—It's a common situation for artists: late payments, no payments, incorrect payments. Maybe you should try one of the newer galleries. They may not know all the tricks to cheat you, plus they will be hungry to establish a good reputation. With your record, I would suspect these young gallerists would leap at the chance to represent you.
—I don't know, Garvin, I thought I made a good decision going with Elaine Aster, but after seeing one of my paintings in Garth Whipple's den that was sold without my knowledge, I suspect she is deliberately cheating me. And I think Angelique Brody is in league with her.
—Beware fallen angles, said Marrak, grinning at his own pun.
—Well, Angelique sure has fallen from my good graces. Michiko is ready to throttle her.
—I wouldn't want to be on the bad side of Michiko — one tough cookie.
—And a hell of a pianist.
—Did you sell that marvelous painting of her practicing as seen through a window?
—Oh, you mean The Nude Pianist. No, never, not that one. It's not for sale at any price. I gave it to Michiko. It hangs in her study. Elaine Aster and Angelique Brody don't know it exists. If Elaine found out about it, I'm sure she'd claim rights to it.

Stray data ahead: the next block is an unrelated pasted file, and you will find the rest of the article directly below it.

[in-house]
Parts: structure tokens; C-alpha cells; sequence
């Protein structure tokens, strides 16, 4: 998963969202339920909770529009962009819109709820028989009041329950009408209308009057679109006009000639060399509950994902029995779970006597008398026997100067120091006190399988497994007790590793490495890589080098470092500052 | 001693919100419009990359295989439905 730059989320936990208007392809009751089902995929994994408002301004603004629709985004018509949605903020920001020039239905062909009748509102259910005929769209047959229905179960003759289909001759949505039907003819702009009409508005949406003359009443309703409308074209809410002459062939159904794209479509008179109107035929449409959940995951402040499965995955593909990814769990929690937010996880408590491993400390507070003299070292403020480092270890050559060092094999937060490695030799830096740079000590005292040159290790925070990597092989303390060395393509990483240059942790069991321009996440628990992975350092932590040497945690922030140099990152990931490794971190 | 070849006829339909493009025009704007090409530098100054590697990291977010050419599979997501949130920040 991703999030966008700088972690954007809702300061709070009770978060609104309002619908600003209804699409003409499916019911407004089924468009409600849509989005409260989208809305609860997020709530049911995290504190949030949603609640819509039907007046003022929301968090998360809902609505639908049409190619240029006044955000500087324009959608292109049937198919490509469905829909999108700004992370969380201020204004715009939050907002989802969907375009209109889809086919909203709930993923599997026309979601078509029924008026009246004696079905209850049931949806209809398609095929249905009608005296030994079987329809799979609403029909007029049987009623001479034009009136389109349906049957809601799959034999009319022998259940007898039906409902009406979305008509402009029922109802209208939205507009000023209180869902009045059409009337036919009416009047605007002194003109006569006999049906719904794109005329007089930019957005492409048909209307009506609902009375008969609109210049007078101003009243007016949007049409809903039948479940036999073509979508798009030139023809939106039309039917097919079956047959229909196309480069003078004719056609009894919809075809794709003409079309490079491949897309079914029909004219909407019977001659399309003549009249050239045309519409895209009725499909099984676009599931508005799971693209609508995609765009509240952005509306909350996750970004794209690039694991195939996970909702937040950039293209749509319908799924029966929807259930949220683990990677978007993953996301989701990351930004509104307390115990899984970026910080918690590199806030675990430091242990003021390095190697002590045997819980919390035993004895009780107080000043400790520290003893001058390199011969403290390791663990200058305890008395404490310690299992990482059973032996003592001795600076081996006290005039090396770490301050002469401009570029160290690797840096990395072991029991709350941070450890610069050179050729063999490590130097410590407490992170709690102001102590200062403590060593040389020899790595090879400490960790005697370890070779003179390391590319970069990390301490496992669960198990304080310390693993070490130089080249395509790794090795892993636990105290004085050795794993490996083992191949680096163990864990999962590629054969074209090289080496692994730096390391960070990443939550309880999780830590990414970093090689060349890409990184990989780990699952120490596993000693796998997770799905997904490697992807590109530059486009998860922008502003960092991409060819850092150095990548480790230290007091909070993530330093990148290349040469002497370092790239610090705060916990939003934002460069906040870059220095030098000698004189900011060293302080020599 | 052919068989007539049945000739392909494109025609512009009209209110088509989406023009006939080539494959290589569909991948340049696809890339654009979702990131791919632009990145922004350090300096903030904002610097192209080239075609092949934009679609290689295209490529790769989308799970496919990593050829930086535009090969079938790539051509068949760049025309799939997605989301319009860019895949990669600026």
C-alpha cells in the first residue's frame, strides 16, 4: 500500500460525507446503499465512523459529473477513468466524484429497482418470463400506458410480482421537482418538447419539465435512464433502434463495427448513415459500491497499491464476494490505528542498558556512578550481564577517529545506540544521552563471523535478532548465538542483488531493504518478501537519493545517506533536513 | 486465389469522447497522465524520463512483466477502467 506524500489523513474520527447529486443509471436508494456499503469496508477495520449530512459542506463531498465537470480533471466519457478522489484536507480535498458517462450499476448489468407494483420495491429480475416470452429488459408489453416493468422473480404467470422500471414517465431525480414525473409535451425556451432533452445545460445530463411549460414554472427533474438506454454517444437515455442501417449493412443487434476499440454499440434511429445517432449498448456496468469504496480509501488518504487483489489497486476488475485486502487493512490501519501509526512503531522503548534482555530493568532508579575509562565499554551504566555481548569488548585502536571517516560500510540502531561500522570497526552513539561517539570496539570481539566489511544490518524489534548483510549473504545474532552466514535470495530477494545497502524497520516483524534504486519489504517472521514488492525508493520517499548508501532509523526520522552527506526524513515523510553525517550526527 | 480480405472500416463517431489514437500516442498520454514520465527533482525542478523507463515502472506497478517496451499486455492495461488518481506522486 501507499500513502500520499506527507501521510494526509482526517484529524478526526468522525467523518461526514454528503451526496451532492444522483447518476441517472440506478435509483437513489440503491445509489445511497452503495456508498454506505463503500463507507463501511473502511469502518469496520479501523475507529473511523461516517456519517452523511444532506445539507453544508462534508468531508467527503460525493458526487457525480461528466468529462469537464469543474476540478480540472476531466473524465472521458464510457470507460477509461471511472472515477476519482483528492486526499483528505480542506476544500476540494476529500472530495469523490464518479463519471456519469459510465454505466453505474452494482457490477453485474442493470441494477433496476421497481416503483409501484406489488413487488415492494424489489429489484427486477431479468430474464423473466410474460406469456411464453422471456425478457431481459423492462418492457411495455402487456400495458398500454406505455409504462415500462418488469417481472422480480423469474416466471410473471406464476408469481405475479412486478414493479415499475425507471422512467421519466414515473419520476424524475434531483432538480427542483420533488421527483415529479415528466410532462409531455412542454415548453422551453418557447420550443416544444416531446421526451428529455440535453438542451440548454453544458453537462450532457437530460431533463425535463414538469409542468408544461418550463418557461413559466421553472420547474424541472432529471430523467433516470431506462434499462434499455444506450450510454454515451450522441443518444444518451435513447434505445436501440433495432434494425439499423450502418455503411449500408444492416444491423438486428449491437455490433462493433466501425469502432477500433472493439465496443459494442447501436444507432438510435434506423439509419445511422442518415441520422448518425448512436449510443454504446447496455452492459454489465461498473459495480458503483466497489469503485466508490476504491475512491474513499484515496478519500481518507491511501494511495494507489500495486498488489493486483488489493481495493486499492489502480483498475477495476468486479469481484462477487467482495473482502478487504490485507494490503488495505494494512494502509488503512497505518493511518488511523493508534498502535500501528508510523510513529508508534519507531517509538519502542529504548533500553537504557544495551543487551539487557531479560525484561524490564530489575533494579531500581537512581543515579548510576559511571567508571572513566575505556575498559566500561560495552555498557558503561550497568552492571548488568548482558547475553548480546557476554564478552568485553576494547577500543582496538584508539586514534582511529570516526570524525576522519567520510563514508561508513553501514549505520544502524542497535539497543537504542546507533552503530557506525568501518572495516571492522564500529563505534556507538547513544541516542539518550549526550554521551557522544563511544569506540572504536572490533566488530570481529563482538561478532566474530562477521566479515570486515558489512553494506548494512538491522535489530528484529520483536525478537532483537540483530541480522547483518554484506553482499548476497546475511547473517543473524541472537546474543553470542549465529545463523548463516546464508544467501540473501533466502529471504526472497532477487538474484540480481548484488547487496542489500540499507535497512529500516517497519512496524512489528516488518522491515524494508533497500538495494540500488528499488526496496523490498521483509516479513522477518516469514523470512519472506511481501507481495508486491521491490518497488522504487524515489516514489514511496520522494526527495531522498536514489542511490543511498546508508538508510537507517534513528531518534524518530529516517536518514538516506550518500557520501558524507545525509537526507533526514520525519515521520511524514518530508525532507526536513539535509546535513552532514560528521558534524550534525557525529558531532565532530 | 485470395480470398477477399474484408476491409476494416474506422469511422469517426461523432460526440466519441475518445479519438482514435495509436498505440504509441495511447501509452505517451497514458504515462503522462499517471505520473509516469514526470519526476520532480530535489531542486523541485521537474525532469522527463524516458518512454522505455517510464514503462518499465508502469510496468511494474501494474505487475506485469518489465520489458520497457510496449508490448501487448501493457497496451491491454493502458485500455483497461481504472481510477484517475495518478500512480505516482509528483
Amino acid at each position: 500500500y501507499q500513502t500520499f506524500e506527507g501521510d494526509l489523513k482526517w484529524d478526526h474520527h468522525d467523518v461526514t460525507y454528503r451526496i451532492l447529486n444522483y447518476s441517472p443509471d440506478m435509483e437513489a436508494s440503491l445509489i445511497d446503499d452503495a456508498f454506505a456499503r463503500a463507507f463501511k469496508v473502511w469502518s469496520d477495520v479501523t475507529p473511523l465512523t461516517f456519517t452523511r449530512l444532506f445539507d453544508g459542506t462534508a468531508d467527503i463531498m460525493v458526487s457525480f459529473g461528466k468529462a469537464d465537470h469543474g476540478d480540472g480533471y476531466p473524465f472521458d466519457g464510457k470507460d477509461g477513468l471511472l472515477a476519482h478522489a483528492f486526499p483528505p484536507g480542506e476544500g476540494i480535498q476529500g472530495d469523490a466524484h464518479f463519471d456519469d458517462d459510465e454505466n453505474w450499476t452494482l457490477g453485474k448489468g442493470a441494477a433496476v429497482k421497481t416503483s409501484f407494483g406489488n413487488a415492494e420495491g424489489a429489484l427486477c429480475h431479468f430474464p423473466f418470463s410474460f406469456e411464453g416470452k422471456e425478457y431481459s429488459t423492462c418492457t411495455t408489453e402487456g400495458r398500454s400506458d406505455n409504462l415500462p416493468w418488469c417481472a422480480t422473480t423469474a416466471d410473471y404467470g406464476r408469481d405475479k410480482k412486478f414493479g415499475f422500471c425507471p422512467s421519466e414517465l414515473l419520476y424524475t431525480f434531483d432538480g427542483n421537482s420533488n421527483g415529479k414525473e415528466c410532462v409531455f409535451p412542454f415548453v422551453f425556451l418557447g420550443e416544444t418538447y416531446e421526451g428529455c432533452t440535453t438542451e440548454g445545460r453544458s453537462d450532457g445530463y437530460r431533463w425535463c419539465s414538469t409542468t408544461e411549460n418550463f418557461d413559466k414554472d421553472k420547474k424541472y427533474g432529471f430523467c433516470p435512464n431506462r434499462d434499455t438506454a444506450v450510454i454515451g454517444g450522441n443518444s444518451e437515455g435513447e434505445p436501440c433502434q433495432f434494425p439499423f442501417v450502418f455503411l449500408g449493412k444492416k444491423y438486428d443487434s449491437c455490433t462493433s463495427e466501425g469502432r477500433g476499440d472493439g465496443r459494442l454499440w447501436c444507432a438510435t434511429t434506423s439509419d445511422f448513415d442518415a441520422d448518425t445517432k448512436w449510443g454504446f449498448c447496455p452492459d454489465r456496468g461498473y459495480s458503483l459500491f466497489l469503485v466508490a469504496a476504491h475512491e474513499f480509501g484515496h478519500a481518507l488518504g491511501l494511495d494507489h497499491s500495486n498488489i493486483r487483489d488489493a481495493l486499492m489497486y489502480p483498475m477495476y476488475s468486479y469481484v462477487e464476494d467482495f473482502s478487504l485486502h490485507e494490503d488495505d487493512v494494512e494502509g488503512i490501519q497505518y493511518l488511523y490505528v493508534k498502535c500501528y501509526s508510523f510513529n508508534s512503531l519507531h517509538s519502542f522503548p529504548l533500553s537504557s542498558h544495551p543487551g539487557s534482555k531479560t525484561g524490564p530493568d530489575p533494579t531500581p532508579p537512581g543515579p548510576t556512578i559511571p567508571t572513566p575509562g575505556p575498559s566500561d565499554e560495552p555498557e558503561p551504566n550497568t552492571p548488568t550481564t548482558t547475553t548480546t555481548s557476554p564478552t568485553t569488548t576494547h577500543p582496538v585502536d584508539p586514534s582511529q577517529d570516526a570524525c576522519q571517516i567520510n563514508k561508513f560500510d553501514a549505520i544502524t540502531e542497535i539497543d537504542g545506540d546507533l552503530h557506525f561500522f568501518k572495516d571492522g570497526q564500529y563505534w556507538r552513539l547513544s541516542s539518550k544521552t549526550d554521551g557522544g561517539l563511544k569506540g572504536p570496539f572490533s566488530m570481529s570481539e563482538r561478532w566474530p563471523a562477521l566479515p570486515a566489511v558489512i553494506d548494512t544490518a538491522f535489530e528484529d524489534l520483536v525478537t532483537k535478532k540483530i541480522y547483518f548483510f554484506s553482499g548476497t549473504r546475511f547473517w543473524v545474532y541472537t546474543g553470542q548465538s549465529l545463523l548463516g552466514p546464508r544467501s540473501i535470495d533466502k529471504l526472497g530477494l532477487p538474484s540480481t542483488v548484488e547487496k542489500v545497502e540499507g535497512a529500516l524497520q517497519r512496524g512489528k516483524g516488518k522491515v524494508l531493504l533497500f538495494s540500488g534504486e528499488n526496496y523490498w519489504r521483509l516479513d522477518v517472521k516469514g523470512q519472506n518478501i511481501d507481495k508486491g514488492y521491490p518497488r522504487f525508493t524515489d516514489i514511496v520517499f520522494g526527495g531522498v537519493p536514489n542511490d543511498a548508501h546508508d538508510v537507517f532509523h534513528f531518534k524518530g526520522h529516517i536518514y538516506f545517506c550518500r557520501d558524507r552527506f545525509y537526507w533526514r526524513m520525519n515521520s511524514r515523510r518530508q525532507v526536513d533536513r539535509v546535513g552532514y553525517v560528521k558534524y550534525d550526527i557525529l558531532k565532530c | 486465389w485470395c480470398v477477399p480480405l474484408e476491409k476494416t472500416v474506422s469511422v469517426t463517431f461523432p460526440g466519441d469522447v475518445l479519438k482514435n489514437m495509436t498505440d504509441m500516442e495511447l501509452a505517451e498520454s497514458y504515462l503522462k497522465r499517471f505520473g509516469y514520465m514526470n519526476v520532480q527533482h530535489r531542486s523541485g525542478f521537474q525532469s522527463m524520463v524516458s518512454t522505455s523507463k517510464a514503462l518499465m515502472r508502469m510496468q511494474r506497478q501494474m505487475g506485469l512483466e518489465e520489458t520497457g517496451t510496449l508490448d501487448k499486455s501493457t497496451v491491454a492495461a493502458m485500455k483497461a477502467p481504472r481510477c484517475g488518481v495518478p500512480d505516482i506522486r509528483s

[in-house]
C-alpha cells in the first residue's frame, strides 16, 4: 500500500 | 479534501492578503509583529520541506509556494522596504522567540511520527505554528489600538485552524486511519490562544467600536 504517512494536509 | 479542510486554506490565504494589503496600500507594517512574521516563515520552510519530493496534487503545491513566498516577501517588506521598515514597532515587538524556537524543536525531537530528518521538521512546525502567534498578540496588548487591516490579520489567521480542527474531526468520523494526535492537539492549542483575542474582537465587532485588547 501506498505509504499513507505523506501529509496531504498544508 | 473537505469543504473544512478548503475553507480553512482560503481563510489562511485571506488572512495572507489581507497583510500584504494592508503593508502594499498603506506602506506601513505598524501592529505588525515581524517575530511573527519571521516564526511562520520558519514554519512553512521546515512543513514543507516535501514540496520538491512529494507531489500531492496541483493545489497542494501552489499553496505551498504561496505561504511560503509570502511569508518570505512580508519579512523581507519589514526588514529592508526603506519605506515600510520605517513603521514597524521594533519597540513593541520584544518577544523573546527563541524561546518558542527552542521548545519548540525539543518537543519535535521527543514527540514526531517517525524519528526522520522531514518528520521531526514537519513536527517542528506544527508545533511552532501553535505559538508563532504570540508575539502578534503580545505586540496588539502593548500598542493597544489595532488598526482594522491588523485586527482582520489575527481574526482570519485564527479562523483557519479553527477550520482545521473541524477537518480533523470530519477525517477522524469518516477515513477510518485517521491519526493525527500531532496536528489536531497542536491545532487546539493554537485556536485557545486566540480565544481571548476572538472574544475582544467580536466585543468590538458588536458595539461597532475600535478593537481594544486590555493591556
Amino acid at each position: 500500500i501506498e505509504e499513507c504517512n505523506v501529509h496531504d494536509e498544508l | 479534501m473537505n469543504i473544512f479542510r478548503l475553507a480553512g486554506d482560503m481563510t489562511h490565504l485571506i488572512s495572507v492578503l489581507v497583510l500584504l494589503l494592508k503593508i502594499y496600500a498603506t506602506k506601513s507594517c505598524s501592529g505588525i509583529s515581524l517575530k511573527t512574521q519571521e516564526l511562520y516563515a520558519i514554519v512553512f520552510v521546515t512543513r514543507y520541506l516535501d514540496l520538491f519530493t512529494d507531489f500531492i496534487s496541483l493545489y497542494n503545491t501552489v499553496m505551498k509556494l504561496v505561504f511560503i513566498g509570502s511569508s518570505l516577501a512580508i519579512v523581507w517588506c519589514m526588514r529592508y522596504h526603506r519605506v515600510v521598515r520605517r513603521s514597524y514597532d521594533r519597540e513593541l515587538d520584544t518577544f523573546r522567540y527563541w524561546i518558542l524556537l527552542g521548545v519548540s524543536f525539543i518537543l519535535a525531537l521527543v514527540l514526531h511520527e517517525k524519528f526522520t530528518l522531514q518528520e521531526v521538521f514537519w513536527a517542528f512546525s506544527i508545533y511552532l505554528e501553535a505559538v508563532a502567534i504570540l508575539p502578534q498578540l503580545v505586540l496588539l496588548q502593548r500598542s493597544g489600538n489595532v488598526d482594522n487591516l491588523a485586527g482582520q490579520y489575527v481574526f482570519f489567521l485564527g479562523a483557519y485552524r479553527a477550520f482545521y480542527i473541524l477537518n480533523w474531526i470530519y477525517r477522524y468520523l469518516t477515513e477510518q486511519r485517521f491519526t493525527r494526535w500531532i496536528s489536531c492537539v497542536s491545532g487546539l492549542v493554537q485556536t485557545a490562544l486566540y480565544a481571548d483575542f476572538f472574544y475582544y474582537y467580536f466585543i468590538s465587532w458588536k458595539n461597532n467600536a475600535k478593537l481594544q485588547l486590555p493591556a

—I'd keep mum about it, or it will turn into a court battle. Your pockets aren't deep enough, not yet, to fight that fight. It's all about the money in the snake pit of the art world. Step gently, but step wisely — you have much to lose. Those women could ruin you and then you'd have to start all over again. The art world is crawling with swindlers and thieves. There's more backstabbing and double-dealing in your sandbox than in the hallowed halls of academe. Don't be a hot head, Frank. Proceed with caution, don't jump to conclusions. If not, you'll lose more than your shirt, my friend.
To be continued.